Groningen, the Netherlands—Pharmacists and other healthcare professionals might want to check-in with teenagers using oral contraceptives to make sure they are not suffering from depressive symptoms, according to a new study.

The risk, according to a report in JAMA Psychiatry, is that depression could affect quality of life in those adolescents and put them at risk for nonadherence to their birth-control pills.

An observational study recently examined associations between depressive symptoms and oral-contraceptive use in adolescent girls and young women and how those associations might differ by age. Part of the impetus was that oral contraceptive use has been associated with increased risk of depression in adolescents.

Dutch researchers from the University of Groningen included about 1,000 girls and young women in the Netherlands who completed at least one of four assessments about their oral-contraceptive use and depressive symptoms at four ages—16, 19, 22, and 25 years.

Results indicate no association with depressive symptoms when all age groups were combined. Only 16-year-olds who used oral contraceptives reported higher depressive-symptom scores and were more likely to report crying, eating problems, and excessive sleepiness versus those who didn’t use oral contraceptives.

Researchers had set out to investigate the association between oral-contraceptive use and depressive symptoms, determine which specific symptoms are associated, and examine whether this association is affected by age. To do that, the study team used data from the third through sixth waves of the prospective cohort study Tracking Adolescents’ Individual Lives Survey (TRAILS), conducted from September 1, 2005, to December 31, 2016. Data analysis was performed from March 1, 2017, to May 31, 2019.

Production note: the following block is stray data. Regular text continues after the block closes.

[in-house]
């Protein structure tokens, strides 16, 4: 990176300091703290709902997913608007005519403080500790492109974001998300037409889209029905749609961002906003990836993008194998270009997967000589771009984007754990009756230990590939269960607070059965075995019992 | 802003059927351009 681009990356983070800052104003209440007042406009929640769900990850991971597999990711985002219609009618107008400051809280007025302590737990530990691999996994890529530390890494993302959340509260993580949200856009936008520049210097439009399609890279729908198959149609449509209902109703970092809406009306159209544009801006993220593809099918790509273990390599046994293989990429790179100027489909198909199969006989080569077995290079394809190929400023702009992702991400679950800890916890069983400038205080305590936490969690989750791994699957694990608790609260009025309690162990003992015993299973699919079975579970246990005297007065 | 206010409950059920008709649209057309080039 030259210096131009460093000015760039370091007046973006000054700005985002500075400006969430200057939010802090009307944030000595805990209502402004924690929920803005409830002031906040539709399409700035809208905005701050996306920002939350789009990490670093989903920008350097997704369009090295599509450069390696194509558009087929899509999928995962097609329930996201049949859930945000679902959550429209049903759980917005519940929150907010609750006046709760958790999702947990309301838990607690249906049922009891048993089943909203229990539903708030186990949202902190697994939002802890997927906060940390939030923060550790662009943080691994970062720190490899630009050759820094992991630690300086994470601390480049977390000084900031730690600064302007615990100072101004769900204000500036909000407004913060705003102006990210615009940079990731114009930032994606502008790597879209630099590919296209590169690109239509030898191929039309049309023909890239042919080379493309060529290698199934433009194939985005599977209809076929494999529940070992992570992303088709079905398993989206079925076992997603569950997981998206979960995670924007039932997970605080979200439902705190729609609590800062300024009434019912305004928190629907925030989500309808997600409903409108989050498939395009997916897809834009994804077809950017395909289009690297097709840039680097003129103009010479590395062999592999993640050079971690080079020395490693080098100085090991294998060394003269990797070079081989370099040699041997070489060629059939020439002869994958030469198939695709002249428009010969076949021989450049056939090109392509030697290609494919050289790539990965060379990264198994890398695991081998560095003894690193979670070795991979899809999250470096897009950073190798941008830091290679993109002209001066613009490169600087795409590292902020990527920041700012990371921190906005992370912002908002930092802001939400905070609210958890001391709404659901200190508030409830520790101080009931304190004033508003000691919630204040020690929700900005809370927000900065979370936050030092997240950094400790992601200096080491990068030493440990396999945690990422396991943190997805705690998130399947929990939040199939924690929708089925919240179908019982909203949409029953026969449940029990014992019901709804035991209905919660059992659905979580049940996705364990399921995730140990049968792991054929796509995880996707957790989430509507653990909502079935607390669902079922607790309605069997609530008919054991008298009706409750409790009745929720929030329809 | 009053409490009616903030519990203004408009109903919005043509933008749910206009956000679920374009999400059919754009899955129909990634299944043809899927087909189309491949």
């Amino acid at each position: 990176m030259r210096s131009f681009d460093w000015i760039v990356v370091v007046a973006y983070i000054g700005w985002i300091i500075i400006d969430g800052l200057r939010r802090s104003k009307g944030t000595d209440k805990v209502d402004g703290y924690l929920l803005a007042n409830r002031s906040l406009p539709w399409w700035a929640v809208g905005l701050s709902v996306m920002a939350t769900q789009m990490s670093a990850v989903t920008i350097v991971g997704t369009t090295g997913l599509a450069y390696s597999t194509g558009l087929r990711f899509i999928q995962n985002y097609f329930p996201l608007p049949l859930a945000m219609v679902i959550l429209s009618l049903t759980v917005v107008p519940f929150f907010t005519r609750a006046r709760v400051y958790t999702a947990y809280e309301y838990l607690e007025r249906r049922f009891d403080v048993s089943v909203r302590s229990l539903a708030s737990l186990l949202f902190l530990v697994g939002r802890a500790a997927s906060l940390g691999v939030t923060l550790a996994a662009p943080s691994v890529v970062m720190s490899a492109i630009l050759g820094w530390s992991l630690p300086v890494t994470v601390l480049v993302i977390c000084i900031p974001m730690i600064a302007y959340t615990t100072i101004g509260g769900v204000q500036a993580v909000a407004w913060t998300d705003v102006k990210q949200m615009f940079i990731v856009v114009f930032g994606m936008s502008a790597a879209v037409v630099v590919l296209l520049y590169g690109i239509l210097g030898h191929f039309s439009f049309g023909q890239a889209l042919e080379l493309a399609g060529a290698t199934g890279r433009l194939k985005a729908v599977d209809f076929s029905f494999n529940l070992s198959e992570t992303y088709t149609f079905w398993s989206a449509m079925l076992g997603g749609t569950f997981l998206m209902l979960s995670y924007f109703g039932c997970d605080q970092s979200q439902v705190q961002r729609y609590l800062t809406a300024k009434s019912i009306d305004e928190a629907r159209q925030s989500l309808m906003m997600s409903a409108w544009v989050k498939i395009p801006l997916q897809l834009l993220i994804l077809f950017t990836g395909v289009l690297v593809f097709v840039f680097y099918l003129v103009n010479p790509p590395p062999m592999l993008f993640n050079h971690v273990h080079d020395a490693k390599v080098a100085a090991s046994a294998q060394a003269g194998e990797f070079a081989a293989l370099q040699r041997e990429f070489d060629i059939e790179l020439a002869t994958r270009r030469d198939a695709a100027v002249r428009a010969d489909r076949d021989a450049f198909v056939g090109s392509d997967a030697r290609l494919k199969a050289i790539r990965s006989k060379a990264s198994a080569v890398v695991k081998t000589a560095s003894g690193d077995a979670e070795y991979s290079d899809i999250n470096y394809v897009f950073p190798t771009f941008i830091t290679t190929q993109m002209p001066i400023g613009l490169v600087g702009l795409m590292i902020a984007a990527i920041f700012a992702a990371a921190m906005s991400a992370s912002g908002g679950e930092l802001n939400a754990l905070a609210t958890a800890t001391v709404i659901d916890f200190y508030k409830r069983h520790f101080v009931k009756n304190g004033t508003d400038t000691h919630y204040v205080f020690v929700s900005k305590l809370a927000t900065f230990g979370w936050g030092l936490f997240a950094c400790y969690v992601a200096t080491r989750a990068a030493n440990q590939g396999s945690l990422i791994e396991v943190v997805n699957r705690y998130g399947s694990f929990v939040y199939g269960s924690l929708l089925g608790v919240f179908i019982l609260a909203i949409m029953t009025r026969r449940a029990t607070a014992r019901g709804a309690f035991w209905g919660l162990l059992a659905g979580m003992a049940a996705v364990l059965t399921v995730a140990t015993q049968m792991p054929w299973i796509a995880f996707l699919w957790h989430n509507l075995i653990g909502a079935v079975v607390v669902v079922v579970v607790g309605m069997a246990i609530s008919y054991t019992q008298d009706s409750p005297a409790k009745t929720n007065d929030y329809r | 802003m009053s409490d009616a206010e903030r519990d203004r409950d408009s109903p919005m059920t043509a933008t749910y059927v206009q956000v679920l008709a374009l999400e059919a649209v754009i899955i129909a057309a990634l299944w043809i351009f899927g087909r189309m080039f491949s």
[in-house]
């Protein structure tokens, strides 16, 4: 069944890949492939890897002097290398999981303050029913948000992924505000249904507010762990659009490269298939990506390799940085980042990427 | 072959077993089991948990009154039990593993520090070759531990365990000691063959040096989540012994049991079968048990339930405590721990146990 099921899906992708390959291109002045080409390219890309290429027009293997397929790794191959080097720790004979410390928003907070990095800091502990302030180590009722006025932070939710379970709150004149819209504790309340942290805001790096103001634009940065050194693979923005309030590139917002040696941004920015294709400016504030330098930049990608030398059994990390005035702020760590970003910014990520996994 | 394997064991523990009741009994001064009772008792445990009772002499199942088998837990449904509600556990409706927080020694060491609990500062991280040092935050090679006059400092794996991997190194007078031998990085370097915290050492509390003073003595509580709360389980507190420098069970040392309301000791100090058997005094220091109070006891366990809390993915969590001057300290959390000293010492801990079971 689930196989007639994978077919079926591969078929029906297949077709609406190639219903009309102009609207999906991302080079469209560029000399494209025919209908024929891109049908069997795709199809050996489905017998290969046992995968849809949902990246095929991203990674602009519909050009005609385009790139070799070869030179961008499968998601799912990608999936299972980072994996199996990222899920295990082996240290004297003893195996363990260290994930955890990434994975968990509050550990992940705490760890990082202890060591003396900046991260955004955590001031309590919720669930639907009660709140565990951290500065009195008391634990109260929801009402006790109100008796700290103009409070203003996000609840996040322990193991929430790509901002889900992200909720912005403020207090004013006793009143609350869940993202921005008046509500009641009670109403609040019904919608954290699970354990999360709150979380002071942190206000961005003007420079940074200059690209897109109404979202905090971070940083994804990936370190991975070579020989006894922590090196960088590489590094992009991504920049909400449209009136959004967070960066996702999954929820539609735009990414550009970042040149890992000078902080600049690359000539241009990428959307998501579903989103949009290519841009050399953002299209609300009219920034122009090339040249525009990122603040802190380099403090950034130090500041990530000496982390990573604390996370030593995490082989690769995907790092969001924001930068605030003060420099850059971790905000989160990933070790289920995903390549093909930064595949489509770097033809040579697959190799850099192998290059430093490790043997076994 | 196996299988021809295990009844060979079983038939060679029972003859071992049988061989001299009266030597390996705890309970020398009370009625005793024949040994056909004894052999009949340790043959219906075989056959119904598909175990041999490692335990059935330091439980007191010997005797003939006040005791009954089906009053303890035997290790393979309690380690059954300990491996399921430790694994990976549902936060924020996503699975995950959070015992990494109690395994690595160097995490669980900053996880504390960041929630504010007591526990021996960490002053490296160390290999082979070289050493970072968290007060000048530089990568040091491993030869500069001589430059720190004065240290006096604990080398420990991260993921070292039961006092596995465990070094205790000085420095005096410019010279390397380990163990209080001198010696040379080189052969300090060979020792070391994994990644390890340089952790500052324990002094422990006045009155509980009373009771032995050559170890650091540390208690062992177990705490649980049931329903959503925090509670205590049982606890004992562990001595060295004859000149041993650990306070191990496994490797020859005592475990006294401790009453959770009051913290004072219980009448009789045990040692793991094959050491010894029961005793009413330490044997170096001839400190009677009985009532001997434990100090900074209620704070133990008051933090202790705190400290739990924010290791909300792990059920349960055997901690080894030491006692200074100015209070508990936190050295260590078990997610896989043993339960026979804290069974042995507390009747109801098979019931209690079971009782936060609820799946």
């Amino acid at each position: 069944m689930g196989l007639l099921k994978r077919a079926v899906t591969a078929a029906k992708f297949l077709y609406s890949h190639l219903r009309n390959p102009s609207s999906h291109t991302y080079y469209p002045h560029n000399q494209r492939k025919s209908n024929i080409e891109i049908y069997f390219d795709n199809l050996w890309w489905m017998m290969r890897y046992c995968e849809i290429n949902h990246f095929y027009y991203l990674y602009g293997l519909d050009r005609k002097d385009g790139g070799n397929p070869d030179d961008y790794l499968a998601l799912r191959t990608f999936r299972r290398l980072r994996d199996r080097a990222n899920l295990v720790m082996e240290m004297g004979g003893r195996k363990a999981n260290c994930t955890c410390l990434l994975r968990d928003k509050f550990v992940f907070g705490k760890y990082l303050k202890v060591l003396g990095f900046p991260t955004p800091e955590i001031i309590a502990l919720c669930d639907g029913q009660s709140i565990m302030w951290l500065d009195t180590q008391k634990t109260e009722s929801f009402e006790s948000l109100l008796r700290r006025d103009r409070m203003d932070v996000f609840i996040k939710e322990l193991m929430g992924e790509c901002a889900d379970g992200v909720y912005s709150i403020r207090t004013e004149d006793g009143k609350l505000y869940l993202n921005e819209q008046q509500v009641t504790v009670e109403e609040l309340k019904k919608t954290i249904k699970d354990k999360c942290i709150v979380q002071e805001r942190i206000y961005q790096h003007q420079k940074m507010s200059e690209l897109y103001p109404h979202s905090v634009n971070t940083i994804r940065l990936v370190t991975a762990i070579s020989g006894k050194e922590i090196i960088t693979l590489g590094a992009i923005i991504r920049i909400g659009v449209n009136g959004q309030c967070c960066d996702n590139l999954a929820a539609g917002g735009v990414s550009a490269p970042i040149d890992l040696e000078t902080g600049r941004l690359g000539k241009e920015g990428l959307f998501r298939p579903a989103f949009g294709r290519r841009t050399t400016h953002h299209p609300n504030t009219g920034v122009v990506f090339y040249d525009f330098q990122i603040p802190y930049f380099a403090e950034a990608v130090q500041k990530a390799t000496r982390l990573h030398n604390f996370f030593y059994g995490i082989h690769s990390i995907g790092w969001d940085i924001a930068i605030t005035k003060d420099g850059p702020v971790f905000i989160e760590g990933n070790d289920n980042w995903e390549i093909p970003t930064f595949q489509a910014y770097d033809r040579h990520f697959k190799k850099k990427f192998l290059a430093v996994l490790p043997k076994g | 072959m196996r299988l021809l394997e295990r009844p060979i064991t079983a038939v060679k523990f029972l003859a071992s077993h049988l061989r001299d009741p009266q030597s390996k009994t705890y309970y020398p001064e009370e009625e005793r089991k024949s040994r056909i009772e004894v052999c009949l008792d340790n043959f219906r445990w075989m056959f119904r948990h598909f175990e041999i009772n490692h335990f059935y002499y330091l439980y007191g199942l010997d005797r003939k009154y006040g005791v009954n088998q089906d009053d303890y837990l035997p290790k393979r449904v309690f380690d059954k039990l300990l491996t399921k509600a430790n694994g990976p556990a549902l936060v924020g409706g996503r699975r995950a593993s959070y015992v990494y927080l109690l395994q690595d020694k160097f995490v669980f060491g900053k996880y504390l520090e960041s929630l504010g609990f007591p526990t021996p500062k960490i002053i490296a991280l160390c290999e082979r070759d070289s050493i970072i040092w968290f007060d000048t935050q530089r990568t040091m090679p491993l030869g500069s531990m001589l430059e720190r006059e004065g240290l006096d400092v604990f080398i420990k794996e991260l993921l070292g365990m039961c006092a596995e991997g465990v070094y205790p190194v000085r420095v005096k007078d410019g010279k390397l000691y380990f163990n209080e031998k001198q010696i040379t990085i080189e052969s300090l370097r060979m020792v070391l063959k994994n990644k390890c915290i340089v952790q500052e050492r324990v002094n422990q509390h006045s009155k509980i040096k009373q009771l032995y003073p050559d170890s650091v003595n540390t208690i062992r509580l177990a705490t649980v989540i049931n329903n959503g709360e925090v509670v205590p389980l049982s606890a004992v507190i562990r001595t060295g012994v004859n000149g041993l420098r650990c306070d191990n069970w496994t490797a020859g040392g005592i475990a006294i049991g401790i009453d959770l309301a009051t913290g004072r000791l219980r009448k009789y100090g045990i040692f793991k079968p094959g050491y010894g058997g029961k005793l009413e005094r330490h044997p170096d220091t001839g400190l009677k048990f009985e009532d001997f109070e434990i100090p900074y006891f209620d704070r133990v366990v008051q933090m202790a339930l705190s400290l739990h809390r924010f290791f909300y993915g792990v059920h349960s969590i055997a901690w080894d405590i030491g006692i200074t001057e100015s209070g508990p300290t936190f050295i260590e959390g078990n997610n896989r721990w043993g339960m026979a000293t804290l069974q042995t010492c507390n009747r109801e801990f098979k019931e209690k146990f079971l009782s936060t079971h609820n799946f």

Depressive symptoms were assessed by the DSM-IV–oriented, affective-problems scale of the Youth (age 16 years) and Adult Self-Report (ages 19, 22, and 25 years).

“Oral contraceptive users particularly differed from nonusers at age 16 years, with nonusers having a higher mean (SD) socioeconomic status (0.17 [0.78] vs. -0.15 [0.71]) and more often being virgins (424 of 533 [79.5%] vs. 74 of 303 [24.4%]),” the authors write. “Although all users combined (mean [SD] ages, 16.3 [0.7] to 25.6 [0.6] years) did not show higher depressive symptom scores compared with nonusers, adolescent users (mean [SD] age, 16.5 [0.7] years) reported higher depressive symptom scores compared with their nonusing counterparts (mean [SD] age, 16.1 [0.6] years) (mean [SD] score, 0.40 [0.30] vs. 0.33 [0.30]), which persisted after adjustment for age, socioeconomic status and ethnicity (beta  coefficient for interaction with age, -0.021; 95% CI, -0.038 to -0.005; P = .0096).”

The study notes that adolescent contraceptive users reported more crying (odds ratio, 1.89; 95% CI, 1.38-2.58; P <.001), hypersomnia (odds ratio, 1.68; 95% CI, 1.14-2.48; P = .006), and eating problems (odds ratio, 1.54; 95% CI, 1.13-2.10; P = .009) than nonusers.

“Monitoring depressive symptoms in adolescents who are using oral contraceptives is important, as the use of oral contraceptives may affect their quality of life and put them at risk for nonadherence,” the authors conclude.

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